Daiwa Wise Stream Rods

The Daiwa Wise Stream rods were designed with two primary goals in mind: portability and great casting feel.

For portability, all the Wise Stream rods are either three piece or telescopic. Personally, I think portability is a very important feature in a rod designed for stream fishing.

Daiwa Wise Stream 45UL-3 is a great choice for smaller streams that aren't right next to a road.

In most places, the best fishing is not right next to the road! Being able to break down or collapse the rod to a convenient length is very nice. For backpacking or bike-packing (or traveling) a rod that  packs down to 23" (53UL-3), or 19.25" (45UL-3), or just 17" (50TUL) is a huge advantage over a two piece rod!

Daiwa Wise Stream 3-piece rod.Daiwa Wise Stream 3-piece rod.

For casting feel, particularly with the three-piece rods, the Daiwa designers adjusted the material and hardness for each of the three sections. When you pick up and wiggle the rods, they will feel a bit stiff. That feeling is misleading. The butt section gives you all the stiffness you would want to fight a fish in current. The middle section provides a very smooth transition and the tip section is fast enough and flexible enough that you can cast lures quite a bit lighter than the lower end of the recommended range.

Although lures as light as the .8 gram Daiwa Presso Vega spoons are not used when fishing streams in Japan, I have found that the Daiwa Wise Stream rods will cast them as far as you would want on a small stream. Heavier lures, though, like the Daiwa Crusader spoons or the Dr. Minnow plugs will cast more easily and with greater accuracy.

As Daiwa’s promotional video illustrates, the rods are capable of pinpoint casting!

The Wise Stream 50TUL (telescopic ultralight) rods share the same 1.5 - 7 gram recommended lure weights as the three piece rods. I have fished both the three piece and the telescopic rods with a range of lures and I think they both cast just fine. Understand that these are well made rods that are nothing at all like the cheapo telescopics that have given that style of rod a bad name. They cast well and fight fish well.

Daiwa Wise Stream telescopic rod.Daiwa Wise Stream telescopic rod.

There is both an advantage and a disadvantage to the telescopic Daiwa Wise Stream Rods. The biggest advantage is being able to keep the reel, line and lure attached when the rod is collapsed. It is much quicker to extend the rod than it is to thread the line through the guides and tie on a lure. If you want to fish at several spots along a trail while backpacking, having to completely rig the rod each time may make you pass up spots where you'd make a few casts (and maybe catch a fish or two) if you could just extend the rod and cast.

It's not quite that simple, but almost. The Daiwa Wise Stream telescopic rods have three "floating" guides that slide (allowing you to telescope the rod). When you extend the rod you slide them down (in the direction of the rod butt) until they tighten against the taper of the blank. Once you snug them down, they do stay put.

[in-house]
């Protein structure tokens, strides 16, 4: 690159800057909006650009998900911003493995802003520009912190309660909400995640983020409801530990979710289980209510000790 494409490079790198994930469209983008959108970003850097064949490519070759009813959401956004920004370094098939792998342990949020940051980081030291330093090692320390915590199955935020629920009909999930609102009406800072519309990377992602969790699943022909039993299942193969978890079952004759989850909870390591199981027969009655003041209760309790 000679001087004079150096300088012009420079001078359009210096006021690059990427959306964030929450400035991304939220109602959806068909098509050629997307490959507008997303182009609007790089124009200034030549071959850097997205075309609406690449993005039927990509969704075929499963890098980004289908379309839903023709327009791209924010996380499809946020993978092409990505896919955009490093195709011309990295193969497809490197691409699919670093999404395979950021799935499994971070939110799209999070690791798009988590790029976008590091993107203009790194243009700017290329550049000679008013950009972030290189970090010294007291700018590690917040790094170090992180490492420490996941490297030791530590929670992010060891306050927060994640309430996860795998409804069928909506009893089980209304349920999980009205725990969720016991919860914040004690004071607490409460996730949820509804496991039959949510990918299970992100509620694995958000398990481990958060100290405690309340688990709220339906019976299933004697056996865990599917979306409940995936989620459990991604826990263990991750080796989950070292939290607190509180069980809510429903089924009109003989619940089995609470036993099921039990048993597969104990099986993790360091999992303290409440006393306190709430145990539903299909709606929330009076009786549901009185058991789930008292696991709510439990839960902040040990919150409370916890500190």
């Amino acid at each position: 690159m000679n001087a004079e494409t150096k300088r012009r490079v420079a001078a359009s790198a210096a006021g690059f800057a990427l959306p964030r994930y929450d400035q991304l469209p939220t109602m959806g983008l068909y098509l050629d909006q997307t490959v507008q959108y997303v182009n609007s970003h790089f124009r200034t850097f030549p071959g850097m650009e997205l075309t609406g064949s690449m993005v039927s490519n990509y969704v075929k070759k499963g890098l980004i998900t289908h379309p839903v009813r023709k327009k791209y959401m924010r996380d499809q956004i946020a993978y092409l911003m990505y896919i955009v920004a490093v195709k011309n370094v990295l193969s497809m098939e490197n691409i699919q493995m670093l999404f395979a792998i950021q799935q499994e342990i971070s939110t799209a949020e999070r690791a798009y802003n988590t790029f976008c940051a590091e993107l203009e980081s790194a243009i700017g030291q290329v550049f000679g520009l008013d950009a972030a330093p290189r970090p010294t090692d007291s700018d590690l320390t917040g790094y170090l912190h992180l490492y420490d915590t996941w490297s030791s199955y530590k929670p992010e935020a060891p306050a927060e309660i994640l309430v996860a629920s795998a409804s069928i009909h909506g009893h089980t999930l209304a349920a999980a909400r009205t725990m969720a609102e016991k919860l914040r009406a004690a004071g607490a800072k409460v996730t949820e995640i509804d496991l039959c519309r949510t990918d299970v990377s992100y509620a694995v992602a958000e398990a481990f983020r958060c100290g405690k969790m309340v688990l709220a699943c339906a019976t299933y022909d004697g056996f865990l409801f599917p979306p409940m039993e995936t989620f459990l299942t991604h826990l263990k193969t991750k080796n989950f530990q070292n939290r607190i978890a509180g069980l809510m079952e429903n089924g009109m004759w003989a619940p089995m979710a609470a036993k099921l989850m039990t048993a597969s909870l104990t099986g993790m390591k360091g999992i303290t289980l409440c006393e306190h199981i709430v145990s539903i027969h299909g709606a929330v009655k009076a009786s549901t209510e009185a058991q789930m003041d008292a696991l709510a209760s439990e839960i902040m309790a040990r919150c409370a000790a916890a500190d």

You have to line them up as you slide them in place, just as you have to line up the fixed guides when you extend the sections. A great tip is to get the sections and the guides lined up perfectly, and then mark them with a line at each joint and at each floating guide using a white or silver permanent marker. Then it will be very easy to again get the perfect alignment each time you extend the rod.

The only disadvantage I see with a telescopic rod is that if you happen to break it, the whole rod probably will have to be returned to Daiwa in Japan to be repaired. With the three piece rods, it is easy to just replace the broken piece. Most people never break a rod, but it is worth knowing.

Daiwa Wise Stream 50TUL rod, Daiwa Iprimi 1003 reel, Daiwa Presso .8g Vega Horizon spoon.

The Daiwa Wise Stream 45ULB-3 is the most packable, most convenient baitcaster in the shop. The Tenryu and Shimano baitcasters are available only as two piece rods. The three piece Daiwa breaks down to just over 19". The Shimano is 31" and the Tenryu UL baitcaster is a bit over 32" when broken down. If you are carrying the rod strapped to a backpack, that is a huge difference. It is the difference between being able to duck under low branches or having to take off your pack to go under low branches. That may not be an issue in the West, but it certainly is in the East. Some of the streamside trails on the streams I fish are little more than deer trails, and deer easily pass under branches that you could never get under with a two piece rod strapped to a backpack.

The Wise Stream 45ULB-3 is 7" shorter than the Shimano Trout One NS 50UL and 10" shorter than the Tenryu RZ53UL. On smaller streams, I really prefer a shorter rod. I'm not making long casts, and if I am trying to pitch under a tree branch I find it much easier to do with the shorter rod. It still gives you all the casting distance you need and still has the length and backbone to handle nice fish.

Daiwa Wise Stream 45ULB-3 rod, Daiwa SS Air reel.Daiwa Wise Stream 45ULB-3 rod, Daiwa SS Air reel.

Daiwa Wise Stream Rods

Model
Type
Length
Sections
Breakdown Length
Rod Weight
Line Weight
Lure Weight
Price

45UL-3
Three Piece
4'5"
3
19 1/4"
2.5 oz
2 - 6 lb
1/16 - 1/4 oz
$200

53UL-3
Three Piece
5'3"
3
23"
2.9 oz
2 - 6 lb
1/16 - 1/4 oz
$205

50TUL
Telescopic
5'0"
4
17.7"
3.0 oz
2 - 6 lb
1/16 - 1/4 oz
$200

45ULB-3
3 Pc Baitcaster
4'5"
3
19 1/4"
2.5 oz
2 - 6 lb
1/16 - 1/4 oz
$200

Personally, I think the designers and engineers achieved their goals with the Daiwa Wise Stream Rods. They are extremely portable compared to two piece rods and they feel good when casting and when playing fish.

Shop for Daiwa Wise Stream spinning and baitcasting rods.